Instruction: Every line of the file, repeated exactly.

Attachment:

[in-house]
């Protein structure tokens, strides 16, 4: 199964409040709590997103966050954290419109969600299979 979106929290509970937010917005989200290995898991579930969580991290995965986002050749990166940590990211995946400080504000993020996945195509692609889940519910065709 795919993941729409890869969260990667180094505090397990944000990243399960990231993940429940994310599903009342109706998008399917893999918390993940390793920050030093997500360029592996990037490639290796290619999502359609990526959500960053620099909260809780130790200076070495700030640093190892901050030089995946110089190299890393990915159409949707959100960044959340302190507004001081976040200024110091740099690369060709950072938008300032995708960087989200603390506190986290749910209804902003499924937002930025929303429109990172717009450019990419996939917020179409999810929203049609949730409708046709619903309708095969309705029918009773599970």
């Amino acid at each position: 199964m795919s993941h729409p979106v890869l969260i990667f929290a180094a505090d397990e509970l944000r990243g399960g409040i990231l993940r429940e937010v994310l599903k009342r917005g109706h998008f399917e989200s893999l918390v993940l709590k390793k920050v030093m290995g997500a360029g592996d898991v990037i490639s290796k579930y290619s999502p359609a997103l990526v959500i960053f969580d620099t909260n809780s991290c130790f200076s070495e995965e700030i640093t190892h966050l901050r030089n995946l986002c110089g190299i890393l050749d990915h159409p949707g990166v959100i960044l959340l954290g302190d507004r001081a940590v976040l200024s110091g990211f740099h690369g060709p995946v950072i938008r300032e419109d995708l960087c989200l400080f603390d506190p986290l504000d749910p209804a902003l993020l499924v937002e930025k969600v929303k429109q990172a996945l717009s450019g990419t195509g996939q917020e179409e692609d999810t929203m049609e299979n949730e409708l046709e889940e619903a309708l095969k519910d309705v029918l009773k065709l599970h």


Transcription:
[in-house]
């Protein structure tokens, strides 16, 4: 199964409040709590997103966050954290419109969600299979 979106929290509970937010917005989200290995898991579930969580991290995965986002050749990166940590990211995946400080504000993020996945195509692609889940519910065709 795919993941729409890869969260990667180094505090397990944000990243399960990231993940429940994310599903009342109706998008399917893999918390993940390793920050030093997500360029592996990037490639290796290619999502359609990526959500960053620099909260809780130790200076070495700030640093190892901050030089995946110089190299890393990915159409949707959100960044959340302190507004001081976040200024110091740099690369060709950072938008300032995708960087989200603390506190986290749910209804902003499924937002930025929303429109990172717009450019990419996939917020179409999810929203049609949730409708046709619903309708095969309705029918009773599970």
């Amino acid at each position: 199964m795919s993941h729409p979106v890869l969260i990667f929290a180094a505090d397990e509970l944000r990243g399960g409040i990231l993940r429940e937010v994310l599903k009342r917005g109706h998008f399917e989200s893999l918390v993940l709590k390793k920050v030093m290995g997500a360029g592996d898991v990037i490639s290796k579930y290619s999502p359609a997103l990526v959500i960053f969580d620099t909260n809780s991290c130790f200076s070495e995965e700030i640093t190892h966050l901050r030089n995946l986002c110089g190299i890393l050749d990915h159409p949707g990166v959100i960044l959340l954290g302190d507004r001081a940590v976040l200024s110091g990211f740099h690369g060709p995946v950072i938008r300032e419109d995708l960087c989200l400080f603390d506190p986290l504000d749910p209804a902003l993020l499924v937002e930025k969600v929303k429109q990172a996945l717009s450019g990419t195509g996939q917020e179409e692609d999810t929203m049609e299979n949730e409708l046709e889940e619903a309708l095969k519910d309705v029918l009773k065709l599970h």